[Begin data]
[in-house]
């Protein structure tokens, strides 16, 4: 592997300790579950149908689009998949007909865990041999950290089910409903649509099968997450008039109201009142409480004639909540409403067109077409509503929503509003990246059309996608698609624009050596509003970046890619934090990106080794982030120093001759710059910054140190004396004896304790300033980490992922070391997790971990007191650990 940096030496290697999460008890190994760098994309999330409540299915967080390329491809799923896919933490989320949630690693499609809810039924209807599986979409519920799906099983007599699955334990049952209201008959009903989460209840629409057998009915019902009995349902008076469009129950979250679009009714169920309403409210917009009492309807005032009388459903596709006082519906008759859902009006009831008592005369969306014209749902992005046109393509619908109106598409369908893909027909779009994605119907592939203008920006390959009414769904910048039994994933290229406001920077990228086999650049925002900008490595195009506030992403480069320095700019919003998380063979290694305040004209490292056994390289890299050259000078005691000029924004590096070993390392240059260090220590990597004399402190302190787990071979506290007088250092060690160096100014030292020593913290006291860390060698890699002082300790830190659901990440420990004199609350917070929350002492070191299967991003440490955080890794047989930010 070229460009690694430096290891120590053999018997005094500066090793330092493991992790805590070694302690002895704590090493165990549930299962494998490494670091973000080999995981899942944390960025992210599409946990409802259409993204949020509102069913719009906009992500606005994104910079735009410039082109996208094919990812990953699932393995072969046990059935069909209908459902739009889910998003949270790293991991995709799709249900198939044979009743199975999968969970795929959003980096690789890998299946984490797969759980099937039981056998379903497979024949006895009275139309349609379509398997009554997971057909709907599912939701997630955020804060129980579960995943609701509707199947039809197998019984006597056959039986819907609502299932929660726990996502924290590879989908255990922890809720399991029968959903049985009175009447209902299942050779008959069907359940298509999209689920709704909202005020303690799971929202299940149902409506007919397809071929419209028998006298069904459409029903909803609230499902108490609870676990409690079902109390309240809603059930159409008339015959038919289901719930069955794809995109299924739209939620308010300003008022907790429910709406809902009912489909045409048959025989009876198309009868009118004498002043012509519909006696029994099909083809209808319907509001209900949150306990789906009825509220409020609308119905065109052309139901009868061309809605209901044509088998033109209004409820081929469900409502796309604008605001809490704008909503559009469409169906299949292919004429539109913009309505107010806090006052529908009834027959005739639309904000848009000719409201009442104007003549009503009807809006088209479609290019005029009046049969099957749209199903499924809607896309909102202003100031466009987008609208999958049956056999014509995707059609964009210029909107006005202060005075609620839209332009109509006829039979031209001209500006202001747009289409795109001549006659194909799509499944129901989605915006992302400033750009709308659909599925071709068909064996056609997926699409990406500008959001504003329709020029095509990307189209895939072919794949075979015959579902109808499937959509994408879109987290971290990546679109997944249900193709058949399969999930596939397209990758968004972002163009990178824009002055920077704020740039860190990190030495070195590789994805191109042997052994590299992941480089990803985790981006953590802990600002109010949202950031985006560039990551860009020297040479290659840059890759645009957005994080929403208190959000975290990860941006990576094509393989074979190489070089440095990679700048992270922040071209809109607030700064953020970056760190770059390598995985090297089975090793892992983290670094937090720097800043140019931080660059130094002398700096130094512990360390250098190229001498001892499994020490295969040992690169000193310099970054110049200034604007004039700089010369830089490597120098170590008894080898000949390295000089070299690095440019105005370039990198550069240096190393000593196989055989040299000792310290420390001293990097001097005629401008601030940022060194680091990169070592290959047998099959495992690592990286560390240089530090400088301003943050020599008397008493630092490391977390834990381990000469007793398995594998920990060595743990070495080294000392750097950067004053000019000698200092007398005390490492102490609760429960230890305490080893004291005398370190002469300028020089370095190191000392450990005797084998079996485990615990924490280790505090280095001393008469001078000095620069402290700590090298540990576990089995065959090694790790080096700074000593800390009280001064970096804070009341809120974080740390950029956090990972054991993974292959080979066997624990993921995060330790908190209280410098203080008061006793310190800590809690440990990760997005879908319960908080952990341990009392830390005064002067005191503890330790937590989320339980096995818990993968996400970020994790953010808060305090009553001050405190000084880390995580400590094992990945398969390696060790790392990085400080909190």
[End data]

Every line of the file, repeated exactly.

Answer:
[in-house]
């Protein structure tokens, strides 16, 4: 592997300790579950149908689009998949007909865990041999950290089910409903649509099968997450008039109201009142409480004639909540409403067109077409509503929503509003990246059309996608698609624009050596509003970046890619934090990106080794982030120093001759710059910054140190004396004896304790300033980490992922070391997790971990007191650990 940096030496290697999460008890190994760098994309999330409540299915967080390329491809799923896919933490989320949630690693499609809810039924209807599986979409519920799906099983007599699955334990049952209201008959009903989460209840629409057998009915019902009995349902008076469009129950979250679009009714169920309403409210917009009492309807005032009388459903596709006082519906008759859902009006009831008592005369969306014209749902992005046109393509619908109106598409369908893909027909779009994605119907592939203008920006390959009414769904910048039994994933290229406001920077990228086999650049925002900008490595195009506030992403480069320095700019919003998380063979290694305040004209490292056994390289890299050259000078005691000029924004590096070993390392240059260090220590990597004399402190302190787990071979506290007088250092060690160096100014030292020593913290006291860390060698890699002082300790830190659901990440420990004199609350917070929350002492070191299967991003440490955080890794047989930010 070229460009690694430096290891120590053999018997005094500066090793330092493991992790805590070694302690002895704590090493165990549930299962494998490494670091973000080999995981899942944390960025992210599409946990409802259409993204949020509102069913719009906009992500606005994104910079735009410039082109996208094919990812990953699932393995072969046990059935069909209908459902739009889910998003949270790293991991995709799709249900198939044979009743199975999968969970795929959003980096690789890998299946984490797969759980099937039981056998379903497979024949006895009275139309349609379509398997009554997971057909709907599912939701997630955020804060129980579960995943609701509707199947039809197998019984006597056959039986819907609502299932929660726990996502924290590879989908255990922890809720399991029968959903049985009175009447209902299942050779008959069907359940298509999209689920709704909202005020303690799971929202299940149902409506007919397809071929419209028998006298069904459409029903909803609230499902108490609870676990409690079902109390309240809603059930159409008339015959038919289901719930069955794809995109299924739209939620308010300003008022907790429910709406809902009912489909045409048959025989009876198309009868009118004498002043012509519909006696029994099909083809209808319907509001209900949150306990789906009825509220409020609308119905065109052309139901009868061309809605209901044509088998033109209004409820081929469900409502796309604008605001809490704008909503559009469409169906299949292919004429539109913009309505107010806090006052529908009834027959005739639309904000848009000719409201009442104007003549009503009807809006088209479609290019005029009046049969099957749209199903499924809607896309909102202003100031466009987008609208999958049956056999014509995707059609964009210029909107006005202060005075609620839209332009109509006829039979031209001209500006202001747009289409795109001549006659194909799509499944129901989605915006992302400033750009709308659909599925071709068909064996056609997926699409990406500008959001504003329709020029095509990307189209895939072919794949075979015959579902109808499937959509994408879109987290971290990546679109997944249900193709058949399969999930596939397209990758968004972002163009990178824009002055920077704020740039860190990190030495070195590789994805191109042997052994590299992941480089990803985790981006953590802990600002109010949202950031985006560039990551860009020297040479290659840059890759645009957005994080929403208190959000975290990860941006990576094509393989074979190489070089440095990679700048992270922040071209809109607030700064953020970056760190770059390598995985090297089975090793892992983290670094937090720097800043140019931080660059130094002398700096130094512990360390250098190229001498001892499994020490295969040992690169000193310099970054110049200034604007004039700089010369830089490597120098170590008894080898000949390295000089070299690095440019105005370039990198550069240096190393000593196989055989040299000792310290420390001293990097001097005629401008601030940022060194680091990169070592290959047998099959495992690592990286560390240089530090400088301003943050020599008397008493630092490391977390834990381990000469007793398995594998920990060595743990070495080294000392750097950067004053000019000698200092007398005390490492102490609760429960230890305490080893004291005398370190002469300028020089370095190191000392450990005797084998079996485990615990924490280790505090280095001393008469001078000095620069402290700590090298540990576990089995065959090694790790080096700074000593800390009280001064970096804070009341809120974080740390950029956090990972054991993974292959080979066997624990993921995060330790908190209280410098203080008061006793310190800590809690440990990760997005879908319960908080952990341990009392830390005064002067005191503890330790937590989320339980096995818990993968996400970020994790953010808060305090009553001050405190000084880390995580400590094992990945398969390696060790790392990085400080909190």